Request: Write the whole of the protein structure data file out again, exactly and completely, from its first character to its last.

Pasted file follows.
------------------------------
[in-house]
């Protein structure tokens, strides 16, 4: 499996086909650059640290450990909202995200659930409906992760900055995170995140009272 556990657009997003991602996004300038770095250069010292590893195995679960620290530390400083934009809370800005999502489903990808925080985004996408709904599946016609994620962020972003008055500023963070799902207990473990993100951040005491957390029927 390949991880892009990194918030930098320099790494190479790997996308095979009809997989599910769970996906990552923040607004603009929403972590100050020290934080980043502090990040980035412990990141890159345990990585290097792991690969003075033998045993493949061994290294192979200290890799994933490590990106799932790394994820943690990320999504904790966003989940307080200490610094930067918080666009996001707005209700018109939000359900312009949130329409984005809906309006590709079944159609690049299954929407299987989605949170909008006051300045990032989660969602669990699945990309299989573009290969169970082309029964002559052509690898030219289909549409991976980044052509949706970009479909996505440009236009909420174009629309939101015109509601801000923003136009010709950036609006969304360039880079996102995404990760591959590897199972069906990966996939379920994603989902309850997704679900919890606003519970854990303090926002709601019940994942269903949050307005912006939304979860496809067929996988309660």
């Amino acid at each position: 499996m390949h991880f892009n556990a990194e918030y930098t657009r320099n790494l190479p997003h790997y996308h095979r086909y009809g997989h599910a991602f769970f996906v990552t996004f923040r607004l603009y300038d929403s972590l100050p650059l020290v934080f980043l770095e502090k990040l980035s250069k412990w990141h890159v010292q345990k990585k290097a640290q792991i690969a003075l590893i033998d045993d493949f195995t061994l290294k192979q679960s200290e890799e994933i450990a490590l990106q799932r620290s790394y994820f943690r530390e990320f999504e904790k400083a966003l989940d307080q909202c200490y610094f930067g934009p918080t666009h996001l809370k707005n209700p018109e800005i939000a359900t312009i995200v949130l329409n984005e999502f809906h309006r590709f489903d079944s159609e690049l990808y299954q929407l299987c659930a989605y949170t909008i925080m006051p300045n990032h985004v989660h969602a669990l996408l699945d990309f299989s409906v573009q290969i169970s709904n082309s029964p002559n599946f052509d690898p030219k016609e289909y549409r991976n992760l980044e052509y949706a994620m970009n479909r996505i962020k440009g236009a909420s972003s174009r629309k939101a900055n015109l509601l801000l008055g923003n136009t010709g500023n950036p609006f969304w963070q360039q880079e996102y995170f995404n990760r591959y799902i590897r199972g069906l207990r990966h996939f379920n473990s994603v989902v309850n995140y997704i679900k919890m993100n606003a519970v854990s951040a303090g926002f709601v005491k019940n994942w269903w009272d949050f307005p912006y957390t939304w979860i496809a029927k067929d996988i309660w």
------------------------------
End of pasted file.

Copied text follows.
[in-house]
């Protein structure tokens, strides 16, 4: 499996086909650059640290450990909202995200659930409906992760900055995170995140009272 556990657009997003991602996004300038770095250069010292590893195995679960620290530390400083934009809370800005999502489903990808925080985004996408709904599946016609994620962020972003008055500023963070799902207990473990993100951040005491957390029927 390949991880892009990194918030930098320099790494190479790997996308095979009809997989599910769970996906990552923040607004603009929403972590100050020290934080980043502090990040980035412990990141890159345990990585290097792991690969003075033998045993493949061994290294192979200290890799994933490590990106799932790394994820943690990320999504904790966003989940307080200490610094930067918080666009996001707005209700018109939000359900312009949130329409984005809906309006590709079944159609690049299954929407299987989605949170909008006051300045990032989660969602669990699945990309299989573009290969169970082309029964002559052509690898030219289909549409991976980044052509949706970009479909996505440009236009909420174009629309939101015109509601801000923003136009010709950036609006969304360039880079996102995404990760591959590897199972069906990966996939379920994603989902309850997704679900919890606003519970854990303090926002709601019940994942269903949050307005912006939304979860496809067929996988309660």
């Amino acid at each position: 499996m390949h991880f892009n556990a990194e918030y930098t657009r320099n790494l190479p997003h790997y996308h095979r086909y009809g997989h599910a991602f769970f996906v990552t996004f923040r607004l603009y300038d929403s972590l100050p650059l020290v934080f980043l770095e502090k990040l980035s250069k412990w990141h890159v010292q345990k990585k290097a640290q792991i690969a003075l590893i033998d045993d493949f195995t061994l290294k192979q679960s200290e890799e994933i450990a490590l990106q799932r620290s790394y994820f943690r530390e990320f999504e904790k400083a966003l989940d307080q909202c200490y610094f930067g934009p918080t666009h996001l809370k707005n209700p018109e800005i939000a359900t312009i995200v949130l329409n984005e999502f809906h309006r590709f489903d079944s159609e690049l990808y299954q929407l299987c659930a989605y949170t909008i925080m006051p300045n990032h985004v989660h969602a669990l996408l699945d990309f299989s409906v573009q290969i169970s709904n082309s029964p002559n599946f052509d690898p030219k016609e289909y549409r991976n992760l980044e052509y949706a994620m970009n479909r996505i962020k440009g236009a909420s972003s174009r629309k939101a900055n015109l509601l801000l008055g923003n136009t010709g500023n950036p609006f969304w963070q360039q880079e996102y995170f995404n990760r591959y799902i590897r199972g069906l207990r990966h996939f379920n473990s994603v989902v309850n995140y997704i679900k919890m993100n606003a519970v854990s951040a303090g926002f709601v005491k019940n994942w269903w009272d949050f307005p912006y957390t939304w979860i496809a029927k067929d996988i309660w």